Not too long ago, we redeemed a hot pot set with our credit card's points and told ourselves in stead of paying crazy price for steamboat outside, we can do it at home. Boy oh boy, judge all you want but both of us are total steamboat freaks that we had steamboat for a few weekends in a row after having the hot pot set! :p
Anyway, while we bought a lot of frozen meatballs, cuttlefish balls, etc, I thought it would be healthier if we make our own Sui Gao (dumpling), which I assumed and later confirmed it to be super easy to make! I googgled up recipes and found most of them having quite the same methods and ingredients. One thing I took out was black vinegar cos I didn't want to buy a black vinegar just for the sake of making Sui Gao and don't know what to do with the rest of it.
Anyway, here are what you need:
Stack of Sui Gao skins, minced pork (preferably meat that are with some fat), chopped Shitake/Chinese mushrooms, chopped carrot, chop water chestnut (I had to replace with sengkuang/turnip since I couldn't find water chestnut the other day), chopped spring onion, soya sauce, white pepper (I always use Ajishio), sesame oil, black vinegar, Chinese rice wine and corn flour.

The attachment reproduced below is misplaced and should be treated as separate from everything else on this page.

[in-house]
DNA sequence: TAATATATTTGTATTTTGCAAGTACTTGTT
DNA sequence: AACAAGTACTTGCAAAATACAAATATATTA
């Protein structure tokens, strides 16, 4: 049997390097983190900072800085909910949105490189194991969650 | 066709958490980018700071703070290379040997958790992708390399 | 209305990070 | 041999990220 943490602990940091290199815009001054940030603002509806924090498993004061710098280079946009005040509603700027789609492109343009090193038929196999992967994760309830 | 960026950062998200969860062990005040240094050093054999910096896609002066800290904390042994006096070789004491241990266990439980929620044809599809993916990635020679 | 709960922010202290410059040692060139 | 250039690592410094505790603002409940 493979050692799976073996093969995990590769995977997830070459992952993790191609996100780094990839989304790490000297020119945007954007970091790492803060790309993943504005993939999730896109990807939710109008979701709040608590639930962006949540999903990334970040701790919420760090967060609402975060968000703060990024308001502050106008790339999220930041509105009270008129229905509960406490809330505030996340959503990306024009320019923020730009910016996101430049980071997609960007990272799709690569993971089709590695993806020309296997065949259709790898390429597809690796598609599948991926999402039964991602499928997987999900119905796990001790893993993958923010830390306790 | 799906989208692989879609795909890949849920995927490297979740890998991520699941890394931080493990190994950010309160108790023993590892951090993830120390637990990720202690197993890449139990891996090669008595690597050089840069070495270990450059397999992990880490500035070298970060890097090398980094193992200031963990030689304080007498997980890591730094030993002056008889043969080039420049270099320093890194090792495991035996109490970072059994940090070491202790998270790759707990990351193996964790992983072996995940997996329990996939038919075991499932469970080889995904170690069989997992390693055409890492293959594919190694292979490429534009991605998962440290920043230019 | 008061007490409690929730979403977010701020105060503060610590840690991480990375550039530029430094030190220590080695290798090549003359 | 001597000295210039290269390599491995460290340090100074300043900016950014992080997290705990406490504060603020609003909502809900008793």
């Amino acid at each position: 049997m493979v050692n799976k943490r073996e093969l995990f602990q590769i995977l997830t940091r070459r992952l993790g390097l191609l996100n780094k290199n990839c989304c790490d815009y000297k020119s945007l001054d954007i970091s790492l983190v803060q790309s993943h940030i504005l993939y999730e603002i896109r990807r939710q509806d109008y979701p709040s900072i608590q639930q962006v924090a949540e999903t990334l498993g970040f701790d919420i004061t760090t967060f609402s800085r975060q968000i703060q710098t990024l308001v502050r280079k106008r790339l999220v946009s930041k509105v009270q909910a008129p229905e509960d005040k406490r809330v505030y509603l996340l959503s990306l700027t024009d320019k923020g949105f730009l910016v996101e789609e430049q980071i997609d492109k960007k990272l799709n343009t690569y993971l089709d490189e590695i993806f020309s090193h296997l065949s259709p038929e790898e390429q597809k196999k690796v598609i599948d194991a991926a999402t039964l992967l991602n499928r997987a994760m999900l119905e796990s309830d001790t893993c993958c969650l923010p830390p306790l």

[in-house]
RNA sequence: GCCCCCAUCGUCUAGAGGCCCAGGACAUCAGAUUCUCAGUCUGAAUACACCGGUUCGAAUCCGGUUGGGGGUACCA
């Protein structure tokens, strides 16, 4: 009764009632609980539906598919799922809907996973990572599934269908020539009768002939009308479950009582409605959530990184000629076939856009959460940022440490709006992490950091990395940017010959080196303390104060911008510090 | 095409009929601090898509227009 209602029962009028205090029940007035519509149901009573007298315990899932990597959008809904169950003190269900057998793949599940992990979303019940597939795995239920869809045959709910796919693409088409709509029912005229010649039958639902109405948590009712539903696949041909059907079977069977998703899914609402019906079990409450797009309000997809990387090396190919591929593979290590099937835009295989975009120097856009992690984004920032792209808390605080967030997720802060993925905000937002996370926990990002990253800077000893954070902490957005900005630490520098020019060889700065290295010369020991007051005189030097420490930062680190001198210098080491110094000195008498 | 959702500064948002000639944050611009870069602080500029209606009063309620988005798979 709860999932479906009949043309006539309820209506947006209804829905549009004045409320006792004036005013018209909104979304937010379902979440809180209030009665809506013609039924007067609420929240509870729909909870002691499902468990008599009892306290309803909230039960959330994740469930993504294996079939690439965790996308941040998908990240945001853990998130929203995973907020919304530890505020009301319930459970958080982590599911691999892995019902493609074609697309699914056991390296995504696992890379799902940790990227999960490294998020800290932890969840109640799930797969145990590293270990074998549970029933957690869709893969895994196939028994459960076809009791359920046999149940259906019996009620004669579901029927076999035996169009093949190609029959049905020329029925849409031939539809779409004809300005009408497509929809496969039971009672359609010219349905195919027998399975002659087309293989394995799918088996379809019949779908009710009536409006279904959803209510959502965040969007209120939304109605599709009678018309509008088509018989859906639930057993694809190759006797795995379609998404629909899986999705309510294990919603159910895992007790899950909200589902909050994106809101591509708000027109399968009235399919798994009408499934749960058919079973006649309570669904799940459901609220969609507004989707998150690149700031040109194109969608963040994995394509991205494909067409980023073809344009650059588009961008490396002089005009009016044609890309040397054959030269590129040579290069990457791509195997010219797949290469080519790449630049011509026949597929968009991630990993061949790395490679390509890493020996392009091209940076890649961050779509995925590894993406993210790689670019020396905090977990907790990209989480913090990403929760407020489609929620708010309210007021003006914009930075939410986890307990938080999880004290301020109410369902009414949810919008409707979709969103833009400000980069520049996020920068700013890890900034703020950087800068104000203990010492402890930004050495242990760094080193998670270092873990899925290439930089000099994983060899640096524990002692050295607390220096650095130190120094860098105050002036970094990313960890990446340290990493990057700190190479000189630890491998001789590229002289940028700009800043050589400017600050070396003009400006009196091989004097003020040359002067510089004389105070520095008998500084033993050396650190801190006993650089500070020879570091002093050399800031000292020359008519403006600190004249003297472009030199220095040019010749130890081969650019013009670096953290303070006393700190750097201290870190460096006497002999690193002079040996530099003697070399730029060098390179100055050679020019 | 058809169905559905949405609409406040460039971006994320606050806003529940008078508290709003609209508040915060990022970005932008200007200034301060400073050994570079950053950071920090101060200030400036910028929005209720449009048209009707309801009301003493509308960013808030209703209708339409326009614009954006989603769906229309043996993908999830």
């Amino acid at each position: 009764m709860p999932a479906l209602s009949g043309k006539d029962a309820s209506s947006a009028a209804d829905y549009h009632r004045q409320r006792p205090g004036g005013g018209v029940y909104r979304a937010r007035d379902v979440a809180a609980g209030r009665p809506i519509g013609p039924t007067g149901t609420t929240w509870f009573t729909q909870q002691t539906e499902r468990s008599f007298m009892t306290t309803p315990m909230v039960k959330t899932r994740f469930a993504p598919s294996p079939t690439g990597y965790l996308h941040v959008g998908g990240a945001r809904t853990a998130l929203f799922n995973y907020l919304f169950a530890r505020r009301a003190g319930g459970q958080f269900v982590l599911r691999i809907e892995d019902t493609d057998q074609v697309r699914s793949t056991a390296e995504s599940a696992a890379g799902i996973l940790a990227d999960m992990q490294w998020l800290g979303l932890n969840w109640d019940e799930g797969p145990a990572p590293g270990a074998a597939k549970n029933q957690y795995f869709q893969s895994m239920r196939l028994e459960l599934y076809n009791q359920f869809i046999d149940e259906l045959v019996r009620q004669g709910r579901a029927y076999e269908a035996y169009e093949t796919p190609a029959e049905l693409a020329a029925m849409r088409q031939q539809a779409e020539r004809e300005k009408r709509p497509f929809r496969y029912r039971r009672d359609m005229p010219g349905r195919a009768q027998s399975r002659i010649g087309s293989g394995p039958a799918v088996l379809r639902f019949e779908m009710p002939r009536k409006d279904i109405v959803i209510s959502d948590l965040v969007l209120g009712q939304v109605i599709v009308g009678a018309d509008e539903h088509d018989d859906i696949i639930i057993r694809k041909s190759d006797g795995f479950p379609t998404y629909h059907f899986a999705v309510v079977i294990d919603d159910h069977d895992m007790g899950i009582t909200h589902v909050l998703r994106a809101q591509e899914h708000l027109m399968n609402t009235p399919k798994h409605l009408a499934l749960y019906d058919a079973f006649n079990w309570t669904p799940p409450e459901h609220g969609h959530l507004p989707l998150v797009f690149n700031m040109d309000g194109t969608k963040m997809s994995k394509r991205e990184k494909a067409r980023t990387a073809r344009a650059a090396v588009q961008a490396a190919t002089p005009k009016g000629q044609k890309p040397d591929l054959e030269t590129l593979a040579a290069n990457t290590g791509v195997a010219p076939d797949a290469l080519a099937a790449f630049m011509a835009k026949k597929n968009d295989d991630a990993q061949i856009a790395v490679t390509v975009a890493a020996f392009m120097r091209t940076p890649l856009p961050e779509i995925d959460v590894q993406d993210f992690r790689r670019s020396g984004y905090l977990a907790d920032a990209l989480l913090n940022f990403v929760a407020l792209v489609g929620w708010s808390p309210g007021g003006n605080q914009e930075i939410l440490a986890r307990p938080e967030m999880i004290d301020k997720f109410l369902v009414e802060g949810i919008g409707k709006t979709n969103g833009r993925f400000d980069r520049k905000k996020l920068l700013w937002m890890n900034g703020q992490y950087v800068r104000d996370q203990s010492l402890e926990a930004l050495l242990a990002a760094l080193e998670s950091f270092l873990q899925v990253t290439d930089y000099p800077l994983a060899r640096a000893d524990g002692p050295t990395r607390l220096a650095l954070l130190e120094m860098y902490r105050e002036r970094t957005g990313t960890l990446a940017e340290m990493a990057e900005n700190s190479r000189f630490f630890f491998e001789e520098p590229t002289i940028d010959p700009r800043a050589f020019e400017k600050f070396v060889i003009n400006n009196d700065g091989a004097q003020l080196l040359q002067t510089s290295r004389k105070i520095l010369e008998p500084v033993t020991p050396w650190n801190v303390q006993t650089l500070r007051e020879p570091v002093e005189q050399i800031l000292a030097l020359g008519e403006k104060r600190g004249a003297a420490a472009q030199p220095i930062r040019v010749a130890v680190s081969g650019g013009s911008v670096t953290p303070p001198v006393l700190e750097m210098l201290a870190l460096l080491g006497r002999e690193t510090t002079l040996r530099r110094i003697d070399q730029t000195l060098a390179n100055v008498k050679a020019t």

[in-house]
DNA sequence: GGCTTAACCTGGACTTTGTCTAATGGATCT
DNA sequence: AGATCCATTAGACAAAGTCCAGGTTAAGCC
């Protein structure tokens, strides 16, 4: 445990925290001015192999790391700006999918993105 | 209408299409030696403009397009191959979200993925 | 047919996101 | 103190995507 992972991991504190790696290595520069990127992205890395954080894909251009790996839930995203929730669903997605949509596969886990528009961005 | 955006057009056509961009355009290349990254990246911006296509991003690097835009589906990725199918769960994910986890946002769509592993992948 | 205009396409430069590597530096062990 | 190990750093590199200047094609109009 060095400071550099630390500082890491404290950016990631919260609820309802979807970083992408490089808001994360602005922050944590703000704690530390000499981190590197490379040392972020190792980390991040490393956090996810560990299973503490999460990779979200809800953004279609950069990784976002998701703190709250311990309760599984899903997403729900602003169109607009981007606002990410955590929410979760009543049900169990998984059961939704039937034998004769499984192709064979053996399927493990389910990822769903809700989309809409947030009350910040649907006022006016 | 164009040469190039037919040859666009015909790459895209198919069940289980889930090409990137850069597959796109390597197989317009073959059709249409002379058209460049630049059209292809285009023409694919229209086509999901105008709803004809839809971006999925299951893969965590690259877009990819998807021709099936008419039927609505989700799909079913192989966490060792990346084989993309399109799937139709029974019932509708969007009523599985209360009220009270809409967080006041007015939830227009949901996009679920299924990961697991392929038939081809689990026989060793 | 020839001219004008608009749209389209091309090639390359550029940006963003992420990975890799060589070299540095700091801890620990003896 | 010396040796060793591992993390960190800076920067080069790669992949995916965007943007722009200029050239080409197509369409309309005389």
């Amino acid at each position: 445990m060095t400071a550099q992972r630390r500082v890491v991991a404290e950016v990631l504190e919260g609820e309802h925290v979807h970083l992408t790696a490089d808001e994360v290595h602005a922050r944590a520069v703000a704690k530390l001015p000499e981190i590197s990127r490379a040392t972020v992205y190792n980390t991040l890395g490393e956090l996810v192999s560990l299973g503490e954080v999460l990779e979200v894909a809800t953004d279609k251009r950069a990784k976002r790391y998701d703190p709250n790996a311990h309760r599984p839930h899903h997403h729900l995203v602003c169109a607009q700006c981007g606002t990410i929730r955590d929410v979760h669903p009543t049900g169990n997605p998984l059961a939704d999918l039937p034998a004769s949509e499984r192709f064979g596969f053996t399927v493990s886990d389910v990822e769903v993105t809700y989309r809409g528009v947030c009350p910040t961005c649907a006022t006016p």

What to do:
1) Put the minced pork in a big bowl.
2) Dump all you chopped ingredients into it.
3) Mix them well.
4) Now, add in soya sauce, pepper, sesame oil, black vinegar and rice wine to taste.
5) Add in corn flour to make mixture a bit more starchy and to soften the meat a bit.
6) Stir the mixture well. Keep the marinated ingredients in the fridge for at least three hours.
7) Now that you are ready to make the Sui Gao, on a tabletop/chopping board/plate, lay a piece of the Sui Gao skin.
8) With a spoon or chopsticks put a decent amount of the mixture in the middle of the skin.
9) Now with your finger, tap some water around the tip of the skin.
10) Now fold the skin into half, squeezing out air carefully (to avoid bubble or the Sui Gao to open when cooking), then carefully seal the Sui Gao by pressing both sides of the skin together.
11) That's all, next thing is just either boil or steam the Sui Gao for maybe about a minute and serve!
|My plate of Sui Gao looks really beautiful, don't they?|
As you can see, I had some leftover filling which I eventually stuffed them into some Tofu Pok to make like a Yong Tofu Pok (Stuffed Tofu Pok) and just like the Sui Gao, they look beautiful too!
|Lovely and yummy! :)|
Taste wise, of course my Sui Gao doesn't taste like the typical Sui Gao that has vinegar in it but fortunately they still tasted awesome! The sesame oil and rice wine gave the Sui Gao a very nice fragrant while the carrot, turnip and mushrooms added some crunchiness and chewy texture to the Sui Gao! Not only that, the ingredients make the dumpling look amazing with a ray of colours!
|Our steamboat dinners with our homemade Sui Gao yo!|
Both Deardo and I are totally in love with these homemade Sui Gao and best of all we can just keep them in the freezer and have them whenever we want! Definitely making more of these lovely Sui Gao in the future! :)